1. Moscow Conference

    image
  2. Rome 2017

    Rome 2017
  3. Fatima Portugal

    Fatima Portugal 2017
  4. Ask Father

    image

Robert George on Müller Dismissal: Nothing To See Here

by Christopher A. Ferrara
July 4, 2017

Someone writing in the Italian blogosphere — I no longer remember who — coined the term “normalist” to describe the mentality of Catholic “conservatives” who refuse to acknowledge that anything is amiss in the Church in the midst of the Bergoglian tumult, and that everything is normal. They have been doing likewise throughout the past fifty years of revolution in the Church.

One such is Robert P. George, the renowned Princeton professor, who said of himself at a conference I attended: “I am a Vatican II Catholic.”  What exactly a “Vatican II Catholic” is has never been adequately explained, but we can intuit its essence: a liberalized Catholic who accepts as given the ruinous ecclesial novelties of the past half-century, the sight of which would have reduced any of the pre-conciliar Popes, not excluding John XXIII, to apoplexy.

According to George, there is no cause for concern over Pope Bergoglio’s removal of Cardinal Müller as Prefect of the Congregation for the Doctrine of the Faith ­­(CDF) on the very day his first five-year term expired.  His replacement by the CDF Secretary, Archbishop Luis Ladaria, is actually good news, he maintains: “I know both men and hold them in high esteem. I have worked for Cardinal Muller and with Archbishop Ladaria. Both are faithful Christians who are deeply committed to the Church’s doctrinal and moral teachings.”

Disputing the obvious, George argues that Pope Bergoglio “is not replacing a ‘conservative’ with a ‘liberal.’… [I]f by a ‘liberal’ one means a person who favors or would support the revision or reinterpretation of the Church’s moral teachings (on the sanctity of human life, for example, or on marriage and sexual morality) to make them more palatable to people who don’t like them, then I can assure you that Archbishop Ladaria is not a ‘liberal.’”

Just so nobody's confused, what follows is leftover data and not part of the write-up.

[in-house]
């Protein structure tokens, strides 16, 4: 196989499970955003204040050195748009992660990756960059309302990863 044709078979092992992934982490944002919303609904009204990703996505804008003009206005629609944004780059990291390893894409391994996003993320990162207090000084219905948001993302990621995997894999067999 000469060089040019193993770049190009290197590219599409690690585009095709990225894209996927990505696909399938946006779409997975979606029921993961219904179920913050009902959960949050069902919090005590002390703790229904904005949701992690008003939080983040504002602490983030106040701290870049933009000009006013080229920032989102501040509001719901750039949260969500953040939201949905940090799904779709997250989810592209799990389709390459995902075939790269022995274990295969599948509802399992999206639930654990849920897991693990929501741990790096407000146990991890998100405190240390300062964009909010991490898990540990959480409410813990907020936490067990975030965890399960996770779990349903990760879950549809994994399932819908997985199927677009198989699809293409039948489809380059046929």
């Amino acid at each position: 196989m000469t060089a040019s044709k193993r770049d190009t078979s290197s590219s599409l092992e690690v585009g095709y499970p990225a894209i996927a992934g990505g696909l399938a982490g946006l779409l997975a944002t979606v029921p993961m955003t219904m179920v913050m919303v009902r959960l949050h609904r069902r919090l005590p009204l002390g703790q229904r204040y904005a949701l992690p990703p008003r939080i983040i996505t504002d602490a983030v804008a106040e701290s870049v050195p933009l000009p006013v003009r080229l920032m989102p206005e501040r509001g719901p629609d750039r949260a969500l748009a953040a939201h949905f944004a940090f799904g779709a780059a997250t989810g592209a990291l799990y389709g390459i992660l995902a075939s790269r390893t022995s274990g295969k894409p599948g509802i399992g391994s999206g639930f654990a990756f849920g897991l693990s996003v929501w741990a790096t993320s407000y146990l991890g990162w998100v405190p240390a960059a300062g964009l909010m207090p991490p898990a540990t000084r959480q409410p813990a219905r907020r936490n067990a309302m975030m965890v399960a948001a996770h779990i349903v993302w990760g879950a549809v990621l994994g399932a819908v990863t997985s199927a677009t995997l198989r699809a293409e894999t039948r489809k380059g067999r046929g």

No, says George, “[t]his is not a big ‘shake up’ or an ideological purge” because Ladaria “was Cardinal Muller’s lieutenant at the CDF and the two men worked together beautifully, singing from exactly the same hymn book… I do not expect him to ‘grow’ into someone who is prepared to jettison or soft-pedal the Church’s moral witness.”

Nevertheless, George concludes: “I am sorry to see Cardinal Muller leave the CDF. He is a treasure of the Church and a true apostle.”

So, George’s “normalist” take on the sacking of Cardinal Müller is that no one should be concerned that Pope Bergoglio is knocking the CDF out of commission lest it pose any impediment to a reformist agenda that would water down the Church’s moral teachings, because Archbishop Ladaria is every bit as committed to those teachings as Müller, who is “a treasure of the Church” because of his staunch orthodoxy.

Except that George’s own apologetic raises these glaring doubts:  First, if Ladaria is no less committed to a defense of the Church’s moral teachings than Müller, then what was the point of replacing Müller with Ladaria at the instant Müller’s term expired — an unprecedented move against a CDF Prefect?  Second, if there was no malign motive involved in sacking Müller — who is a treasure of the Church — then why would Pope Bergoglio so abruptly discard a treasure of the Church?

From this Fatima perspective, the invasion of the Church by worldly thinking lamented even by Paul VI (too little, too late) has long been evident. For the “normalist” brigade, however, the marching orders remain unchanged: deny, deny, deny.